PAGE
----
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The world is using more, not less energy, with the United States (U.S.) leading this surge. This fact will continue changing the world geopolitically, and bring changes to global markets. British Petroleum’s (BP) seminal Statistical Review of World Energy 2019 was released in early June, and the findings revealed the U.S. is leading the world in production of fossil fuels. The report counters prevailing wisdom that peak oil demand is rapidly happening, when the exact opposite is taking place.

World oil records were broken in 2018; according to the Review: “a new oil consumption record of 99.8 million barrels per day (mbpd), which is the ninth straight year global oil demand has increased.” Demand for oil grew 1.5 percent. This is above the “decades-long average of 1.2 percent.”

The Review showed the U.S. is the world’s top consumer at 20.5 mbpd in 2018, and China was second at 13.5 mbpd, with India in third place at 5.2 mbpd. China and India are growing faster than world and U.S. consumer growth at 5 percent the past decade. What’s noticeable about the data is: “Asia Pacific has been the world’s fastest growing oil market over the past decade with 2.7% average annual growth.”

BP also released the emergence of a new global oil production record in 2018 that averaged 94.7 mbpd. This increased from 2.22 million mbpd from 2017. The U.S. came in at 15.3 mbpd, and led all countries by increasing production from 2017 by over 2.18 mbpd. The U.S. added 98 percent of total global additions, an astonishing figure.

Before the U.S. shale exploration and production (E&P) took off, oil was over $100 a barrel, but since the 2014 oil crash, global oil production has increased by 11.6 mbpd, and shows no signs of slowing down. What Russell Gold of The Wall Street Journal calls, “the shale boom,” has seen “U.S. oil production increase by 8.5 mbpd – equal to 73.2% of the global increase in production.”

What the numbers increasingly showed was the U.S. quickly surpassing Saudi Arabia. which is the second leading oil producer at 12.3 mbpd, and Russia in third at 11.4 mbpd. Though Canada has domestic opposition from environmental groups to fossil fuel production, Canada added over 410,000 bpd in 2017.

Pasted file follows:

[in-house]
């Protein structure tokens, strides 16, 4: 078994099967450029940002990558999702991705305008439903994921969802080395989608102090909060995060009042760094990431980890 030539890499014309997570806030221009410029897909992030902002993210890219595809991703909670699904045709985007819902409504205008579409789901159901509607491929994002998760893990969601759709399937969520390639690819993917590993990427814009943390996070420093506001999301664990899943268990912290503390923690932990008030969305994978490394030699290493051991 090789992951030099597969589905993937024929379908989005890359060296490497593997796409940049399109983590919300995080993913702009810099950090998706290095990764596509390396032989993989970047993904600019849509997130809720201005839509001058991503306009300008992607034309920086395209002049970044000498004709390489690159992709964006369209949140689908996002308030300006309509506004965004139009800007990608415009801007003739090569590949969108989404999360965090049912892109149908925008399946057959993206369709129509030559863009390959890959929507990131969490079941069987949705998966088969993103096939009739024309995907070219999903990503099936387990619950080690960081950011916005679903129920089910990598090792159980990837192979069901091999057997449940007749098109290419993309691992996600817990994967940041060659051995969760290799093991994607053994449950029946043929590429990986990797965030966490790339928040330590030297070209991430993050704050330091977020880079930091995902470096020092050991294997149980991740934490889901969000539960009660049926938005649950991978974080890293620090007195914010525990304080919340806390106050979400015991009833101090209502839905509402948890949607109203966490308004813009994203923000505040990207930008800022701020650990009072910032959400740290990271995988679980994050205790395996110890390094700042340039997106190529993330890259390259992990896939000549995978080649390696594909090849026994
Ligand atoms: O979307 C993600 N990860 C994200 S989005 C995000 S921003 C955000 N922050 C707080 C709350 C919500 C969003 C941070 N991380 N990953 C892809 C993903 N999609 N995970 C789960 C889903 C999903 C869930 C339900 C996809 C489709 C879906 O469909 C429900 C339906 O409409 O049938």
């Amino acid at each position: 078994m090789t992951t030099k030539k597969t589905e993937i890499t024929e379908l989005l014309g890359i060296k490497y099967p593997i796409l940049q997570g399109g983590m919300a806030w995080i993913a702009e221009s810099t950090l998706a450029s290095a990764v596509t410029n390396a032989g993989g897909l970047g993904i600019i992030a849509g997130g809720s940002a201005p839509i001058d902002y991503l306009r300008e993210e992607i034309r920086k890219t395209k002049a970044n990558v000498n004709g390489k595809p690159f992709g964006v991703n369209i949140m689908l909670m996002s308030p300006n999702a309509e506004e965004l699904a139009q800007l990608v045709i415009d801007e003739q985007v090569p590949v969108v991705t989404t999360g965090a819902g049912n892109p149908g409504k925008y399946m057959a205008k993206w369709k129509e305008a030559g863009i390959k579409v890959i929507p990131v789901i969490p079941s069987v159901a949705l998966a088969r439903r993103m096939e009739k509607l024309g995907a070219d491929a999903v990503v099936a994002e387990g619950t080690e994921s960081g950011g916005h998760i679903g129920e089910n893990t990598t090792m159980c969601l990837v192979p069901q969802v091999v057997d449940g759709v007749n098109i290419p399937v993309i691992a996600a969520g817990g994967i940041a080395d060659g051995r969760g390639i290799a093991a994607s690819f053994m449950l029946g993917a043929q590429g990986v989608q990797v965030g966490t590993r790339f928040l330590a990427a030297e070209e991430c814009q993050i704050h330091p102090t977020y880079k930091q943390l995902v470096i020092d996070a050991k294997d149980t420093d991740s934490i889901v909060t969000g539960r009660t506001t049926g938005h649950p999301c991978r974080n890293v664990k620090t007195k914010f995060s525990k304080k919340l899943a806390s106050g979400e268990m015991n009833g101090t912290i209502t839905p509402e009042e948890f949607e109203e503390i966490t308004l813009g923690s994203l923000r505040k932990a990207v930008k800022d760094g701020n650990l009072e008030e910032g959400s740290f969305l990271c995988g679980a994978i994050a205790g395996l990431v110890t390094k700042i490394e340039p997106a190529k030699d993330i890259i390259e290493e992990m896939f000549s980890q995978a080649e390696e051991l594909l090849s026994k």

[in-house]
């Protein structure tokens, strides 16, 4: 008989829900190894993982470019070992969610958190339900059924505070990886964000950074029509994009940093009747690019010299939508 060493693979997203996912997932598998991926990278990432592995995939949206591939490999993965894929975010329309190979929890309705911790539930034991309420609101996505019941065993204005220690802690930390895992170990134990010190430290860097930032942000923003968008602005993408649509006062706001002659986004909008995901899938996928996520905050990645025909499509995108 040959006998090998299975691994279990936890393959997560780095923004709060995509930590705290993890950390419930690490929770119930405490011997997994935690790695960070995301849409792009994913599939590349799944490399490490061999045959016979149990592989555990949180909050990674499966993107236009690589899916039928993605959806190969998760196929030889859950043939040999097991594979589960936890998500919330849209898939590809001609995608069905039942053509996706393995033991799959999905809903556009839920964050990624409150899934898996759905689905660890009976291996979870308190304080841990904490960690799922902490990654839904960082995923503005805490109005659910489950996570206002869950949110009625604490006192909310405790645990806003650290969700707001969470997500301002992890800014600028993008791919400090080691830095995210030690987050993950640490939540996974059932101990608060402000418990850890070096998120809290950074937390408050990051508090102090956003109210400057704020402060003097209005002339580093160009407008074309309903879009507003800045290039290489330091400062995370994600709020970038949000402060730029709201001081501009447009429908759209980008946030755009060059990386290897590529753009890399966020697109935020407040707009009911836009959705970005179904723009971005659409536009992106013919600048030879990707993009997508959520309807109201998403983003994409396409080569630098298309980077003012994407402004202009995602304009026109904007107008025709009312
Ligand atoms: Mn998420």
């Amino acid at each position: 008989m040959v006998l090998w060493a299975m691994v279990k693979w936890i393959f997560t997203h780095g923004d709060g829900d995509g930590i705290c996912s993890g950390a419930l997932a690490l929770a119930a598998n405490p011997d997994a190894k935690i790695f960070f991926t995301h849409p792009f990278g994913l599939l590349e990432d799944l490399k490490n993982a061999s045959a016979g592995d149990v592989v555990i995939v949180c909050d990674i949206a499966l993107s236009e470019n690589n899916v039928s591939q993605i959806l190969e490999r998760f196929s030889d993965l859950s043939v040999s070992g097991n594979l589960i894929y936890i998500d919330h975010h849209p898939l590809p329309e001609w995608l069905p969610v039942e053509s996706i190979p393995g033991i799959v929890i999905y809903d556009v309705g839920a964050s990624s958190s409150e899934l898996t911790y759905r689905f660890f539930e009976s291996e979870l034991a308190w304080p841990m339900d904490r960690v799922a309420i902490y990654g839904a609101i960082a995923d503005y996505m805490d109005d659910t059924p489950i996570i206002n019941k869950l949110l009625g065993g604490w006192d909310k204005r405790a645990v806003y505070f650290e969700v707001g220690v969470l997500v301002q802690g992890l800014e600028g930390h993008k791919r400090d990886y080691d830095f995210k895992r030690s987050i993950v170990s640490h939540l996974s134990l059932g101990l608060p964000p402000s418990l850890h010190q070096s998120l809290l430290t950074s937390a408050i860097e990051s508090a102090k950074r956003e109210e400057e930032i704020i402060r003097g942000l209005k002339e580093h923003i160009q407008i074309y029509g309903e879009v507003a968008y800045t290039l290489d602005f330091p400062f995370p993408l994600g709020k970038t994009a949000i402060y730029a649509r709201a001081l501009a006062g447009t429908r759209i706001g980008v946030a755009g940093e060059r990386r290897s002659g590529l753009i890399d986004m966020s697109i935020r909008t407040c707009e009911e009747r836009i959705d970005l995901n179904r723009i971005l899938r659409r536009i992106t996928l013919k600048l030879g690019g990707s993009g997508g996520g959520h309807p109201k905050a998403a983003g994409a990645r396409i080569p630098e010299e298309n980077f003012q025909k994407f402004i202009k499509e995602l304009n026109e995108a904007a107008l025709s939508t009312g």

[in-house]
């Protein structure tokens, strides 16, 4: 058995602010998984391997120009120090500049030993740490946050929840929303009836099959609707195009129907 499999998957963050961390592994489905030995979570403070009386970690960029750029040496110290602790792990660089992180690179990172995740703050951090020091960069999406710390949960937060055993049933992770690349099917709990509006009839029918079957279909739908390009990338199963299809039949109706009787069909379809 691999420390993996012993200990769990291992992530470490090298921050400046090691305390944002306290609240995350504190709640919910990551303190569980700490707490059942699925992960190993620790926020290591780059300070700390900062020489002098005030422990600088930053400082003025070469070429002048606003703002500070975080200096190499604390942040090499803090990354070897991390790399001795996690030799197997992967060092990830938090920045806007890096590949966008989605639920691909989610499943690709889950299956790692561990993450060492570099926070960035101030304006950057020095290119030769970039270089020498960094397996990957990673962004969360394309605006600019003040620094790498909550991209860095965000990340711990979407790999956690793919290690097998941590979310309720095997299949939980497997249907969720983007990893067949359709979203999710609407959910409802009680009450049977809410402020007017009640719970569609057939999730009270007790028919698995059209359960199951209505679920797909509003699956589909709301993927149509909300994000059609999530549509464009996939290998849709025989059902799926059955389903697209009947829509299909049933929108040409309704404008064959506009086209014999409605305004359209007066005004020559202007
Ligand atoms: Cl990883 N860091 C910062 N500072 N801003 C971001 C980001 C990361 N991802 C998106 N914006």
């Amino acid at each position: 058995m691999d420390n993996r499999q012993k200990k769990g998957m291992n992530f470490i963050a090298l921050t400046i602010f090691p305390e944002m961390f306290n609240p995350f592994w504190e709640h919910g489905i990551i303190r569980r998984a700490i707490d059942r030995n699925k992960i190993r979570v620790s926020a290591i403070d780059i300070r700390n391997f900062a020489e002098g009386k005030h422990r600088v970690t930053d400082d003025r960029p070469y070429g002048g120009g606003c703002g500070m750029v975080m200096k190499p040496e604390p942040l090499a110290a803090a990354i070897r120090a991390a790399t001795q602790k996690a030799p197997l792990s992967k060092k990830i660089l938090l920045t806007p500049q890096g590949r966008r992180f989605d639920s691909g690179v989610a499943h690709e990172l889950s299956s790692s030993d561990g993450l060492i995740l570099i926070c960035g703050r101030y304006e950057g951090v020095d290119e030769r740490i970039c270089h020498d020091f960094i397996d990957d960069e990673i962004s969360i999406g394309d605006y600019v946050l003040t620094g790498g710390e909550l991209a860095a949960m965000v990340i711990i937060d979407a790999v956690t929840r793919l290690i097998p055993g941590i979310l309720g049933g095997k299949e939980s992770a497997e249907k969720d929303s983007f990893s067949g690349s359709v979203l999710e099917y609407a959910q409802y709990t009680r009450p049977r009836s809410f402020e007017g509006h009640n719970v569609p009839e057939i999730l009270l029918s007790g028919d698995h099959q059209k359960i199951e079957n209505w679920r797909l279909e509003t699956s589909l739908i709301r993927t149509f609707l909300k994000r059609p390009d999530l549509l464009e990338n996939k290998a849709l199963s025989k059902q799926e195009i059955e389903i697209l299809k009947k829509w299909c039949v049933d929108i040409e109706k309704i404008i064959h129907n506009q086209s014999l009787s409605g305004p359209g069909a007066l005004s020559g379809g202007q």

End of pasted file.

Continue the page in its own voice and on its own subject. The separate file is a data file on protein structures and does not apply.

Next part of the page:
Add these figures to U.S. numbers, and North America is now arguably the most important source for oil in the world. The BP Review decided to add natural gas liquids (NGLs) to oil production numbers and found that U.S. NGL is higher than any country at 4.3 mbpd. This is higher than Middle Eastern numbers combined, and “accounts for 37.6% of total global NGL production.”

What does this mean for geopolitics? The axiom whoever controls energy controls the world now takes on new meaning with the U.S. drastically pulling ahead of Middle Eastern rivals, Russia and other global producers. Energy has always been a main factor in human development, and is especially true of today’s complex international, political and economic systems that have been in place since the end of World War II (WWII)

With abundant energy, scarcity no longer makes sense when global energy sources are now readily available. When geopolitical havoc comes from Africa since over 600 million Africans are without power, added to the over 1.2 billion people on earth without electricity that is a recipe for geopolitical disaster than can be avoided.

What abundant U.S. shale oil, and natural gas can provide, as well if steadfastly pursued, is putting a stop, or at least halting the rampant weaponization of energy from countries like Russia and Iran. However, both would argue they are doing this national security and sovereign protection.

The current path of demonizing fossil fuels won’t lift billions out of energy poverty, but it will serve to fortify Putin’s resolve. Western media outlets that back the get-off-fossil-fuels crowd do not seem to understand those geopolitical realities. Building electrical lines powered by U.S. natural gas over authoritarian dictators oil and natural gas supplies is a great pathway to promoting democratic capitalism, energy-sufficient nation-states, and continents with market economies.

This will lead billions out of despair, and solve a host of geopolitical problems that has vexed the U.S., EU, NATO and UN for decades. All of these problems will be solved without a shot being fired, or another fruitless war occurring.

By the U.S. countering the weaponization of energy through increased oil and NGL production this has national security and foreign policy implications that affects literally every person on the planet. As an example, if Ukraine, a NATO Member Action Plan applicant since 2008, can be bullied, annexed and invaded without consequence from the West, then global economic markets can be crushed on a whim.

Understanding foreign policy decisions through the lens of energy can lead either to chaos, or the deterring of determined enemies, and that’s why it is so important the U.S. continues leading the world in oil and natural gas production.

When more than 80 percent of the world’s energy comes from oil, natural gas and coal, while understanding “fossil fuels have enabled the greatest advancements in living standards over the last 150 years,” then energy is the number one soft and hard power geopolitical weapon outside of a nuclear arsenal.

“Leading from behind” and “resets” favored by the former U.S. administration won’t help Ukraine or other Russian border states under systematic assault. Trillions in economic growth is then stifled over energy concerns when the exact opposite should be happening.

Viewing the U.S.’ number one oil producer status through the prism of stopping authoritarians, and moving international relations toward the U.S.-led order is the best hope for the world in this perilous century. Geopolitically, it may also be out best hope for growth and forestalling another global war.